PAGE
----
Free-jazz influences are present in your music, but you also incorporate so much more. What other styles do you find yourself using from time to time?
There’s definitely free-jazz there. I’m drawn to the saxophone, honestly. I love Pharaoh, Coltrane, Archie Shepp, Marion Brown, David S. Ware, Oliver Lake, etc. One of the common threads in all of those players is a strong blues root, which I can identify with. I played blues and funk and soul long before I attempted jazz, and that is something that will always be there. Not necessarily playing 12 bar progressions, or playing particular scales, etc. I mean blues in the sense of the modality and the expressiveness that’s found in the music. I’m not a huge stickler in terms of ultra-intelligent jazz theory, or really any kind of jazz academic. While I can read and write music and be somewhat literate, I never wanted that to get in the way of the reason I started playing music in the first place. To me, it didn’t matter how pretty the notes and compositions were if there was nothing to say.
Other than jazz and blues, I listen to a lot of folk music. I love Gillian Welch, Pete Seeger, Willie Nelson, Emmylou Harris and others in that ilk. I feel like that definitely comes through in the music because of the sing-songy nature of the melodies I tend to write. African guitar music like Boubacar Traore, Ali and Vieux Farka Toure, etc. is another area that I’ve jumped into. That music is a nice mashup of blues and folk songs and rhythm, and of course it’s impossible to really play it and sound authentic. But I do try to incorporate some of those ideas too.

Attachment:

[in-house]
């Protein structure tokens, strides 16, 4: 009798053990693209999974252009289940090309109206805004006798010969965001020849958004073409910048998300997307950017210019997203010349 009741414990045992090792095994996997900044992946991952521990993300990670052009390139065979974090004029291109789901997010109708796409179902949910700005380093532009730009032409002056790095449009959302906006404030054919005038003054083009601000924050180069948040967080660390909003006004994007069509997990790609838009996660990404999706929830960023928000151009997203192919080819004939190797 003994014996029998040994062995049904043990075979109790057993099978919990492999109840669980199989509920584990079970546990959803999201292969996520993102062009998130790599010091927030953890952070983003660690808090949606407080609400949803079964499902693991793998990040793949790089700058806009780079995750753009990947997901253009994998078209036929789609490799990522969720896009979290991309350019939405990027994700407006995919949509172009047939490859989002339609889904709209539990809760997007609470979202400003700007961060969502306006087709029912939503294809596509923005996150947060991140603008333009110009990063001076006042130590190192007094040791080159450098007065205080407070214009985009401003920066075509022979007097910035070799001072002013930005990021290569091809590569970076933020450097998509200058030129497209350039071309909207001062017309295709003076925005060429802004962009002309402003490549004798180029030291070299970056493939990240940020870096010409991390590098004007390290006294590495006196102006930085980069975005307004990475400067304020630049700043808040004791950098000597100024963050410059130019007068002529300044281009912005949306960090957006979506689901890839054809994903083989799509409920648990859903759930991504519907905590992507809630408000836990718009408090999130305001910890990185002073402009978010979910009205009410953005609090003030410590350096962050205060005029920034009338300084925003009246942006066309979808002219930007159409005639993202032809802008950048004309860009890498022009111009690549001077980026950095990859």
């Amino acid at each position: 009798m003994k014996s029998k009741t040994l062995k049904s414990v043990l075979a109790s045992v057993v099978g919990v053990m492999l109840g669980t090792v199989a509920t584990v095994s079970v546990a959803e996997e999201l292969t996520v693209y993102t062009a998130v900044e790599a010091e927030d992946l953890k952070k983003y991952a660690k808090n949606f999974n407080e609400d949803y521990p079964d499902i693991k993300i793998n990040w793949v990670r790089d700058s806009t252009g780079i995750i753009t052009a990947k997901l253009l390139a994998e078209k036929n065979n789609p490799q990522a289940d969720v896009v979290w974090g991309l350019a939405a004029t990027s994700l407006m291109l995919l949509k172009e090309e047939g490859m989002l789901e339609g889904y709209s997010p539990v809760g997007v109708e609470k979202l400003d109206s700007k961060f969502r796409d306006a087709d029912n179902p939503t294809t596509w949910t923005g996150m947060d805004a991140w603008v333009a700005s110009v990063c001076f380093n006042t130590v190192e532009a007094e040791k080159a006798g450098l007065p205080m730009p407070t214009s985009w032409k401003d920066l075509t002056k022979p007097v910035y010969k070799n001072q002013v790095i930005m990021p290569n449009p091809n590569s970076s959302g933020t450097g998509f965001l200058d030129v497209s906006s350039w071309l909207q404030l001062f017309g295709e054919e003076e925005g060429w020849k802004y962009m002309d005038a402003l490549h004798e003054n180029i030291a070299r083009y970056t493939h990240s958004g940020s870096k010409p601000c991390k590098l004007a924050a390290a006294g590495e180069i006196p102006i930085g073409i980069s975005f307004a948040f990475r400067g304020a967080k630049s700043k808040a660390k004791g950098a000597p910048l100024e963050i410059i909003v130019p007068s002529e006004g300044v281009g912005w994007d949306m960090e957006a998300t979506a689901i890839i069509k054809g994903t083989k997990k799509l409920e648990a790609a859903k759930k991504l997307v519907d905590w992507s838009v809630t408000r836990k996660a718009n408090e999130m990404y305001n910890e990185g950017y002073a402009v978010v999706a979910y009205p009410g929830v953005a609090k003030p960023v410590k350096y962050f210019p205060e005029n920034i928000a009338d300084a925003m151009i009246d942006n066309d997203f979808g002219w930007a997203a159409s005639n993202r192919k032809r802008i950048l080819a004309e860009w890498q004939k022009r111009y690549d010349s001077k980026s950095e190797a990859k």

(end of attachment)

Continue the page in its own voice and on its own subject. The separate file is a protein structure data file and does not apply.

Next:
Humanity Suite is coming out in May, and overlaps stylistically in some ways with Cathedrals, but also seems to be more open-ended. Is that due to the fact that it is a live recording and thus more conducive to improv, or was it originally intended to be that way?
Yes, Humanity Suite was the result of a commission I received from the Crocker Art Museum in Sacramento. I was asked to play a concert in conjuncture with the opening of artist Kara Walker’s exhibit. I thought it would be great to write music specifically for the event that was inspired by the artwork, so that’s how Humanity Suite came to be. I wrote it as a long-form composition, with a lot of room for improvisation amongst the band members. I wanted us to take our time with the music and to really let the different themes develop over the course of the set. I’m pretty happy with how it came out.